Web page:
Bob Dylan as Filmmaker: 'I'm Sure of My Dream Self. I Live in My Dreams'

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What is "Idiot Wind"?
It's a little bit of both because it uses all the textures of strict philosophy, but basically it's a shattered philosophy that doesn't have a title, and it's driven across with will power. Will power is what you're responding to.

In your film you show a bearded poet in Hasidic garb who speaks in an Irish brogue and carries a gun. He tells us that he doesn't care about being fast but about being accurate. Is that how you feel now?
Yeah. Everyone admires the poet, no matter if he's a lumberjack or a football player or a car thief. If he's a poet he'll be admired and respected.

You used to say you were a trapeze artist.
Well, I see the poet in every man and woman.

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Rimbaud's grave doesn't even mention the fact that he was a poet, but rather that he was an adventurer.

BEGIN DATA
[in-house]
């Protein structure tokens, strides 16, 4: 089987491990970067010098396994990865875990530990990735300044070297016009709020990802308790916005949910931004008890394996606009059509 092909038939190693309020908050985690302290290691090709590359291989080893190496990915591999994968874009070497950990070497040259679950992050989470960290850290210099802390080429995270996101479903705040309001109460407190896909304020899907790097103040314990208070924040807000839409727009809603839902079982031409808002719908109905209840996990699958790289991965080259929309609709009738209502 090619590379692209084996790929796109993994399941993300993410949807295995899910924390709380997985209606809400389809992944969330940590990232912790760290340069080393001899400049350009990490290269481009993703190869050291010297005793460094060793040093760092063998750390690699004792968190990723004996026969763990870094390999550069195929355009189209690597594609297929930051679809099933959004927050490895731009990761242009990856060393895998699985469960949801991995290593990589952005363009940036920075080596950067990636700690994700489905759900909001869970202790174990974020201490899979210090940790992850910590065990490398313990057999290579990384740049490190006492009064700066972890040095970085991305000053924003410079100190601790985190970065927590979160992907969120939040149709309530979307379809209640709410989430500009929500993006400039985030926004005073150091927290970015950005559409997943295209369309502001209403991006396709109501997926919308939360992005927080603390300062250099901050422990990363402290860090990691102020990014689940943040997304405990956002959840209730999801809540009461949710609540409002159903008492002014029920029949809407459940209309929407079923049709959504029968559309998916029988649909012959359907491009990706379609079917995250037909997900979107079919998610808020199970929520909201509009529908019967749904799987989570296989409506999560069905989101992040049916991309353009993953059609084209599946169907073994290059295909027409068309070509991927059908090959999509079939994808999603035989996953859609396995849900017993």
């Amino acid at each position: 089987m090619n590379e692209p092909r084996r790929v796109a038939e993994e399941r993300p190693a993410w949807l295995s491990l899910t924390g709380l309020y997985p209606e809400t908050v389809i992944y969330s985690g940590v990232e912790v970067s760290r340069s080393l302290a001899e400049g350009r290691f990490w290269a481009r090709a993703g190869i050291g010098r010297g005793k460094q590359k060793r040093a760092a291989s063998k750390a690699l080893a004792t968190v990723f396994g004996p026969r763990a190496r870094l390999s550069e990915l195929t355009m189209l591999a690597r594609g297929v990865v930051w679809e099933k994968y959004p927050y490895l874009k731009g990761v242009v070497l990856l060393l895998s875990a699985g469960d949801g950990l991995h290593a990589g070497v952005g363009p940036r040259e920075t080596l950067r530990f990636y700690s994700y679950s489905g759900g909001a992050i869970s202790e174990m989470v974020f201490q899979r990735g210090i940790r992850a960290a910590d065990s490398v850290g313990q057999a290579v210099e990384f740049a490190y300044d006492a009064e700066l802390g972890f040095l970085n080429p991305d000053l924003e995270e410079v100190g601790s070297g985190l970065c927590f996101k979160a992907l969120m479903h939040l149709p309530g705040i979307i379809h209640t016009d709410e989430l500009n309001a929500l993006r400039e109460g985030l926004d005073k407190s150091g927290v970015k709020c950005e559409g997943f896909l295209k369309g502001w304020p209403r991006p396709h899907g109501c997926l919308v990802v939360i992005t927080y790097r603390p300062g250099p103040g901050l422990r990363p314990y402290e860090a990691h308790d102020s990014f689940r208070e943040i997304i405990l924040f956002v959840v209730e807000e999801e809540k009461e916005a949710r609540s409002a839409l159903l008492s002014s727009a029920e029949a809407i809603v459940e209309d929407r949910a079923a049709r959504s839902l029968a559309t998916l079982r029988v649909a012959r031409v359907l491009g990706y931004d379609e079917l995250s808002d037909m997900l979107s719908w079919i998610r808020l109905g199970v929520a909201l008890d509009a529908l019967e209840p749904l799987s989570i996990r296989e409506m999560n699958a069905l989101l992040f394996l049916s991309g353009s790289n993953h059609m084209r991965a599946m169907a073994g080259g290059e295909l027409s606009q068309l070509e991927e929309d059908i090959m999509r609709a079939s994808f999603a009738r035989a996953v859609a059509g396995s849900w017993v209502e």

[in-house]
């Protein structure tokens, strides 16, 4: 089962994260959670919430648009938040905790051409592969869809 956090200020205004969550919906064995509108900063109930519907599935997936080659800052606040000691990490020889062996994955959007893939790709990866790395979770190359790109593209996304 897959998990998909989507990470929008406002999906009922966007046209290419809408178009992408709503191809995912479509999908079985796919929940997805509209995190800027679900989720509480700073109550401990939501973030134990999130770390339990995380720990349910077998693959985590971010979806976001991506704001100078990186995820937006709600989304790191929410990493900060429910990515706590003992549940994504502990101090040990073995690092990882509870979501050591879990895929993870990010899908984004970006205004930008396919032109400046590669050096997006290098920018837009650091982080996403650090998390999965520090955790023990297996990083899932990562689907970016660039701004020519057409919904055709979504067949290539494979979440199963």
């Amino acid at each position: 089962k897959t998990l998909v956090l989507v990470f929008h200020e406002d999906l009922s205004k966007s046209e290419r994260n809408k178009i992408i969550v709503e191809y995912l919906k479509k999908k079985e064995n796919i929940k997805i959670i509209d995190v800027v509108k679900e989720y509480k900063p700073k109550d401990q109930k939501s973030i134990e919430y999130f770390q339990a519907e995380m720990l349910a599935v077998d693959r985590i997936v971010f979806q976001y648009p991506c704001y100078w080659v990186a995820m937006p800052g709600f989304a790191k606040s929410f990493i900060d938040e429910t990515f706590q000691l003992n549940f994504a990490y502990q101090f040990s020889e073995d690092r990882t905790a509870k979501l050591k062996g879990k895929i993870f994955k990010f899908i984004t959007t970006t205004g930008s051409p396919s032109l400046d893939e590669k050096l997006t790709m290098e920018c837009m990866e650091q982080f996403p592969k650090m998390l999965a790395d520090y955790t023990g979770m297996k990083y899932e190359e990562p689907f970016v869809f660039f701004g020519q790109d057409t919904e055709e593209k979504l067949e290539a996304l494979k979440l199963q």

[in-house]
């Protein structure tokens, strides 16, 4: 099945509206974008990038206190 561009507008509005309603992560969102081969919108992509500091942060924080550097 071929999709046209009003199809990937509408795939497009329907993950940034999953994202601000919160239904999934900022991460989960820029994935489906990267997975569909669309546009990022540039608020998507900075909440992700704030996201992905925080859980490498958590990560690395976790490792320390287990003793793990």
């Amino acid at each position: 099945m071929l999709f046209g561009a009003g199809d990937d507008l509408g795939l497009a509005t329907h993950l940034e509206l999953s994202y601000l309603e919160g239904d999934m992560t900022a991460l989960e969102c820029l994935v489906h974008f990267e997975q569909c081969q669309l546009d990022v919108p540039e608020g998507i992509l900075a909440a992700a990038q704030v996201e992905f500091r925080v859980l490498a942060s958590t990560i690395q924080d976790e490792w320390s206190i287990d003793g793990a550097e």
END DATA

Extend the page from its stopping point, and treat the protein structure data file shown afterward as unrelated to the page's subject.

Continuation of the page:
Exactly. But I don't try to adopt or imitate Rimbaud in my work. I'm not interested in imitation.

I've always associated you with Rimbaud. Illuminations and Fireworks. Do you believe in reincarnation?
I believe in this — if you want to take reincarnation as a subject: Let's say a child is conceived inside of a woman's belly, and was planted there by a man.

Nine months before that seed is planted, there's nothing. Ten, twelve, thirteen months . . . two years before that seed is planted, maybe there's the germination of that seed. That comes from food intake into the bloodstream. Food can be a side of beef or a carrot on a shelf. But that's what makes it happen.